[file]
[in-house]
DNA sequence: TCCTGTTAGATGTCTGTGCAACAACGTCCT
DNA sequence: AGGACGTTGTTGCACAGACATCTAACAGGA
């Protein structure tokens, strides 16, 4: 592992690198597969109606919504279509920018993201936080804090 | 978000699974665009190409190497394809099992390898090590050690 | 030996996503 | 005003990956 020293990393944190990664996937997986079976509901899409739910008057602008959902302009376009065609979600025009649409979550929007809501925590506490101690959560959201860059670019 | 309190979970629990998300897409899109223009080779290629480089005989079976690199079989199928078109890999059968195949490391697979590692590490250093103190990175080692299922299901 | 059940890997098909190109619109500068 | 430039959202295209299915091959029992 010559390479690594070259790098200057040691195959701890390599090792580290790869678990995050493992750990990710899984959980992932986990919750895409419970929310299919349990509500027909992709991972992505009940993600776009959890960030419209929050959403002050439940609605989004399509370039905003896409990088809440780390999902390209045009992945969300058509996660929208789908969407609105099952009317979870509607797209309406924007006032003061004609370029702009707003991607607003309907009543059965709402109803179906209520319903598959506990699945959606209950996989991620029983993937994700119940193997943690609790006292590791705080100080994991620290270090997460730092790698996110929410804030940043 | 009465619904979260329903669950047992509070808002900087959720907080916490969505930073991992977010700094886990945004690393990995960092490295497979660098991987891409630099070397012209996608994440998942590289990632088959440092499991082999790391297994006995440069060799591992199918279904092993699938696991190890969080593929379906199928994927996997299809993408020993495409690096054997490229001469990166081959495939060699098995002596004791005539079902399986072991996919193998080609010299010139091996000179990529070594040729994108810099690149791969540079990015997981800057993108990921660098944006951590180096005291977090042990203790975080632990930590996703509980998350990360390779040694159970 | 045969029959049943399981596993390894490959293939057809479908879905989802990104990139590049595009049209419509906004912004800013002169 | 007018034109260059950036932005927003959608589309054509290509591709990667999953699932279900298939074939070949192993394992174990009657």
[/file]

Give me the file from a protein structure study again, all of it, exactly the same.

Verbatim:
[in-house]
DNA sequence: TCCTGTTAGATGTCTGTGCAACAACGTCCT
DNA sequence: AGGACGTTGTTGCACAGACATCTAACAGGA
């Protein structure tokens, strides 16, 4: 592992690198597969109606919504279509920018993201936080804090 | 978000699974665009190409190497394809099992390898090590050690 | 030996996503 | 005003990956 020293990393944190990664996937997986079976509901899409739910008057602008959902302009376009065609979600025009649409979550929007809501925590506490101690959560959201860059670019 | 309190979970629990998300897409899109223009080779290629480089005989079976690199079989199928078109890999059968195949490391697979590692590490250093103190990175080692299922299901 | 059940890997098909190109619109500068 | 430039959202295209299915091959029992 010559390479690594070259790098200057040691195959701890390599090792580290790869678990995050493992750990990710899984959980992932986990919750895409419970929310299919349990509500027909992709991972992505009940993600776009959890960030419209929050959403002050439940609605989004399509370039905003896409990088809440780390999902390209045009992945969300058509996660929208789908969407609105099952009317979870509607797209309406924007006032003061004609370029702009707003991607607003309907009543059965709402109803179906209520319903598959506990699945959606209950996989991620029983993937994700119940193997943690609790006292590791705080100080994991620290270090997460730092790698996110929410804030940043 | 009465619904979260329903669950047992509070808002900087959720907080916490969505930073991992977010700094886990945004690393990995960092490295497979660098991987891409630099070397012209996608994440998942590289990632088959440092499991082999790391297994006995440069060799591992199918279904092993699938696991190890969080593929379906199928994927996997299809993408020993495409690096054997490229001469990166081959495939060699098995002596004791005539079902399986072991996919193998080609010299010139091996000179990529070594040729994108810099690149791969540079990015997981800057993108990921660098944006951590180096005291977090042990203790975080632990930590996703509980998350990360390779040694159970 | 045969029959049943399981596993390894490959293939057809479908879905989802990104990139590049595009049209419509906004912004800013002169 | 007018034109260059950036932005927003959608589309054509290509591709990667999953699932279900298939074939070949192993394992174990009657």